Last week was a sad one for New York's sentimentalists. The last Automat closed, and Grand Central Station stopped sending out and receiving long-range trains. Progress is pricey.
When I first went to New York, in 1957, the Automats were everywhere. The fast food of their day, they had 30 times the range of choices one can find at fast-food places now. People who were careful of their pennies could take a dish out of one window, eat it and see if it sufficed, and if not, take another. Then one could get pie and coffee and linger over them, reading a book or the papers and magazines scattered around.
The Automats were at least as clean, fast and convenient as a McDonald's; and the food was better. I haven't been to one in years, and I'm sure the last one was a faded image of the Automats of the 1940s and 1950s. But, even so, goodbye.
I felt I knew Grand Central Station even while I was growing up in Michigan and not only because it was a setting or landmark in so many New York movies. There were also radio shows that made the listener an honorary citizen of New York for an hour or half-hour. One of these, for instance, took us with Mr. First Nighter to the ''little theater off Times Square'' for weekly playlets.
The same was true for the program, ''Grand Central Station.'' Stories began and ended at the terminal the calls for legendary trains, the bantering with porters, gave one a vicarious sense of the rhythmic pulse in that building. John Barrymore and Carole Lombard arrived there in the movie about the Twentieth Century Express. Star-struck dancers left from there for Hollywood. Alfred Hitchcock used the great central room in ''North by Northwest.''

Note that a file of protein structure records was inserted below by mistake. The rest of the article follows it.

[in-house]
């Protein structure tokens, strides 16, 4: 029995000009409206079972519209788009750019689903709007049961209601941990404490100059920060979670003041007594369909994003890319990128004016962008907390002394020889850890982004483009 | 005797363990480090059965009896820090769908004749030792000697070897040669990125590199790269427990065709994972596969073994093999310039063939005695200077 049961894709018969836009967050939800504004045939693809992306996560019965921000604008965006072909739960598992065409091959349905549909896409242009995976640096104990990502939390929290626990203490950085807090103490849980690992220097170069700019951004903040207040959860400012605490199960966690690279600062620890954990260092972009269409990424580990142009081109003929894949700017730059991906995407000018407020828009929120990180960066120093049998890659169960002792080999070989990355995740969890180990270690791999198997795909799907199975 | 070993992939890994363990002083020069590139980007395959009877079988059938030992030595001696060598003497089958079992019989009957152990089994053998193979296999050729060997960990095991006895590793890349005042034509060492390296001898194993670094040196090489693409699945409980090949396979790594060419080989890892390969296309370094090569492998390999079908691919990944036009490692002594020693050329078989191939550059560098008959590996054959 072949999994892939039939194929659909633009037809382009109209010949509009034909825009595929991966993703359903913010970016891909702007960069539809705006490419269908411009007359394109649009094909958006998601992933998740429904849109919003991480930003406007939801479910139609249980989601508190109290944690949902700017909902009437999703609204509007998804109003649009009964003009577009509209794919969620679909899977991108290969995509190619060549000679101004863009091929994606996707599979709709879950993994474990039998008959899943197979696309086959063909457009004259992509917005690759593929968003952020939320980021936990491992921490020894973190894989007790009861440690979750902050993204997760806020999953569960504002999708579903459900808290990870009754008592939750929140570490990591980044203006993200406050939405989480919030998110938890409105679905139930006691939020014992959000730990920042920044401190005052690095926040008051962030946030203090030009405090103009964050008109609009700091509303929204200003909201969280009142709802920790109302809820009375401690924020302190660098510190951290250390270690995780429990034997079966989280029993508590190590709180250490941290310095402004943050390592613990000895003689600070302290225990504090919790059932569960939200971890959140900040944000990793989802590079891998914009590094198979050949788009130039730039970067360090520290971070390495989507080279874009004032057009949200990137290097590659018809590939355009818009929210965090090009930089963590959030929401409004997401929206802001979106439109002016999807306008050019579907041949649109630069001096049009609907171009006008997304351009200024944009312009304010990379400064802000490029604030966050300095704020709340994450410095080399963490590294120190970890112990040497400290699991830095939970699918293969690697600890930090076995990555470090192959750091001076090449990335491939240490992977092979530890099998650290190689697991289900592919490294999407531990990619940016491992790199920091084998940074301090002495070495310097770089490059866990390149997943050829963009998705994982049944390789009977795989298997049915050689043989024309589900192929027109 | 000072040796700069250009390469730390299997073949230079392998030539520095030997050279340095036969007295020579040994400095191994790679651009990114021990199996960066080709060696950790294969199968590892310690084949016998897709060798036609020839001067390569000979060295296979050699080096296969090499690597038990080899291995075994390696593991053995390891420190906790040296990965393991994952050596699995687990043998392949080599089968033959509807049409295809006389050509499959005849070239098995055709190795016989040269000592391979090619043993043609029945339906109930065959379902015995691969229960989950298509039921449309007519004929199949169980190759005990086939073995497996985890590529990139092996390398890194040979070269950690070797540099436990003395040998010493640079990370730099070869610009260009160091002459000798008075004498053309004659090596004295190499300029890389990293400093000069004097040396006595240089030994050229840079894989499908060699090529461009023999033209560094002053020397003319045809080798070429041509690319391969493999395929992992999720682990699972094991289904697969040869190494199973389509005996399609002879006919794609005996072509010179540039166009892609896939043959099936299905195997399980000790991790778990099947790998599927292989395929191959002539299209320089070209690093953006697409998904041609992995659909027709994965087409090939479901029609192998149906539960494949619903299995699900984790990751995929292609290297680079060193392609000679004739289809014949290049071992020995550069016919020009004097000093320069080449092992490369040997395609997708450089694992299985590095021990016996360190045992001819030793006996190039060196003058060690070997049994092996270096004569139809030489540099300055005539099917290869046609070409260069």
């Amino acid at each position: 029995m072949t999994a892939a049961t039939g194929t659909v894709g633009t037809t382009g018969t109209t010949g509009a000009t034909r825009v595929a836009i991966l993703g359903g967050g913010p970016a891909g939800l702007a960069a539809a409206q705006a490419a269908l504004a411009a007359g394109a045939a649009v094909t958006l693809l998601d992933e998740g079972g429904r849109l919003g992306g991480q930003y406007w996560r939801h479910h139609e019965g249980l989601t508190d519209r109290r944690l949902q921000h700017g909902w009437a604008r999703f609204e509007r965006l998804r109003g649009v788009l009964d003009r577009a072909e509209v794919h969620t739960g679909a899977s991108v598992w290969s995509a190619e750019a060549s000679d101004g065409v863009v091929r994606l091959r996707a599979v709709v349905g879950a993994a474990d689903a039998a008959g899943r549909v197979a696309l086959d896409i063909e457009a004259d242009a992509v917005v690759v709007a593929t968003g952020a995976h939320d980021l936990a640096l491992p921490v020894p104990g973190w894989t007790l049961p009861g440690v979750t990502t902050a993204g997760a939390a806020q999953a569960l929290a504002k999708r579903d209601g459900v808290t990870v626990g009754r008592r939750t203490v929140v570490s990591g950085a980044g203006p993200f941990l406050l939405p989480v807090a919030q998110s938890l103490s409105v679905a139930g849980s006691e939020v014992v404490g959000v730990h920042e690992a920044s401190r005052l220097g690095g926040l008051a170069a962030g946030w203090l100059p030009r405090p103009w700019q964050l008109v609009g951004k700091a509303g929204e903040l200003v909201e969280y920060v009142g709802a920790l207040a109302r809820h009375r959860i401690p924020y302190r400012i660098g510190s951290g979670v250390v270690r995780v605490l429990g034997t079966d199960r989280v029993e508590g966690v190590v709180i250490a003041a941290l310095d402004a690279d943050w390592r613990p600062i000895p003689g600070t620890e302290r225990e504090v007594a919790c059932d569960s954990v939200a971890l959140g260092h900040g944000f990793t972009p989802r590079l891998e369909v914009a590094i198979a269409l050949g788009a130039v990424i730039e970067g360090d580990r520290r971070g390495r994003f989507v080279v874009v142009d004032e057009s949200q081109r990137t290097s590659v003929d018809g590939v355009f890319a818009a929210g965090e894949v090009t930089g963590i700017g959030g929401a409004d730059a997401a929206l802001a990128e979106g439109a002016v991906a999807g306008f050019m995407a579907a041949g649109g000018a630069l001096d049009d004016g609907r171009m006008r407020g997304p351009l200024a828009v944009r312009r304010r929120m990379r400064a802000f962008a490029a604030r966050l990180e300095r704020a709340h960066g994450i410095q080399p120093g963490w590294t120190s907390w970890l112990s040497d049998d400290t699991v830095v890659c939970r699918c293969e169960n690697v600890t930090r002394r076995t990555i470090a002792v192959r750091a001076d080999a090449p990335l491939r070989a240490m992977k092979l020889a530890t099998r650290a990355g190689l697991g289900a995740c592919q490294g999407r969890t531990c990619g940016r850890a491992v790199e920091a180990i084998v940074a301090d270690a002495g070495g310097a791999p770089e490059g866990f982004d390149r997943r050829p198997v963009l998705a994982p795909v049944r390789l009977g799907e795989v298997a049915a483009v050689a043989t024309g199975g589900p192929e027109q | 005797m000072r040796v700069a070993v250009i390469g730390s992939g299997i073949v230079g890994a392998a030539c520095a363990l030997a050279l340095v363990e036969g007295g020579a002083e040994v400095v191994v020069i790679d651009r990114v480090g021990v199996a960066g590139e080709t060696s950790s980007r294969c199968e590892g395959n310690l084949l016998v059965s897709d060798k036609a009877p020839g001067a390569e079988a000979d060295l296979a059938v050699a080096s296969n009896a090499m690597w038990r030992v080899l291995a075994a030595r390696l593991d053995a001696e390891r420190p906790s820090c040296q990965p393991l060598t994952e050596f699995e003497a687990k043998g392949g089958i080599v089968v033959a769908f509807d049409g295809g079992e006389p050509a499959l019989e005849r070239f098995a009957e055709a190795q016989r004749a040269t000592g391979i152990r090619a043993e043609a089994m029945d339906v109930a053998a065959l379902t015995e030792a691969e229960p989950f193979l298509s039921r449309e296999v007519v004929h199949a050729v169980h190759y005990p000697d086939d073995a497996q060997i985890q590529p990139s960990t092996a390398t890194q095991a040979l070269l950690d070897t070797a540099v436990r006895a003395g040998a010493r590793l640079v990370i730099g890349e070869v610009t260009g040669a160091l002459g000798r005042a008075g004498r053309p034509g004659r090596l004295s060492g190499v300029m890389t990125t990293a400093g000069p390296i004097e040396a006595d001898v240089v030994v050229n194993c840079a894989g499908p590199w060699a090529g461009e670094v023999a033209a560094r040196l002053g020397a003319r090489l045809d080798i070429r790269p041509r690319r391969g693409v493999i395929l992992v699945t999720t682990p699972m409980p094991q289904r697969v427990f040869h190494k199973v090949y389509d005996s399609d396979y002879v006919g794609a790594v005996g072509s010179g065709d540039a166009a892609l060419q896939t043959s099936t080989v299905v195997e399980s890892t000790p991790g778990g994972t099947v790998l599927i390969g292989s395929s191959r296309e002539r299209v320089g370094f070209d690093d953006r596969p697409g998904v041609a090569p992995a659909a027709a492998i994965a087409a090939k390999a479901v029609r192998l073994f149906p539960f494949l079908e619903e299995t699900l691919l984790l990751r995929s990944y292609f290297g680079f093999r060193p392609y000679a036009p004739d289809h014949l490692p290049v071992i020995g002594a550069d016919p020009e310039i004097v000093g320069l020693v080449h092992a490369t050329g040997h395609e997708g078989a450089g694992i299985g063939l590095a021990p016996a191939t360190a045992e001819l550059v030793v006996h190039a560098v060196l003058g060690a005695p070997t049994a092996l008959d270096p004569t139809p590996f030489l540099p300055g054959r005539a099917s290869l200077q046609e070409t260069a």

That room is one of the world's great internal spaces. What modern airport can compete? The busy flow of people never seems to clog or overwhelm it. For the first date I ever had with my wife (of now 32 years), I named as our meeting place the information kiosk in the center of that room. It was one of the few places I knew, even as a newly arrived visitor, for such a rendezvous.
Going past that spot hundreds of times over the subsequent years, I've never failed to think of that moment. Now, with no trains to Washington or Boston or Baltimore (much less to Hollywood) leaving or arriving there, I shall have no occasion to go past it without making a special trip just for that purpose.
Millions of people have memories of meetings and partings there. The same can be said of any large rail or air or bus terminal. But Grand Central Station dignified the occasion by its own majesty. (So did the old Penn Station, but it is long gone.)
It is easy to indulge a childish exaggeration of one's delight in a first Pullman trip or plane ride or ocean crossing. No doubt these things are important simply because they were the first. Young people now may feel as thrilled to be in an airport as I was to be in Grand Central Station. That, at least, is what my head tells me. But what does it know of such things?
Garry Wills is a syndicated columnist.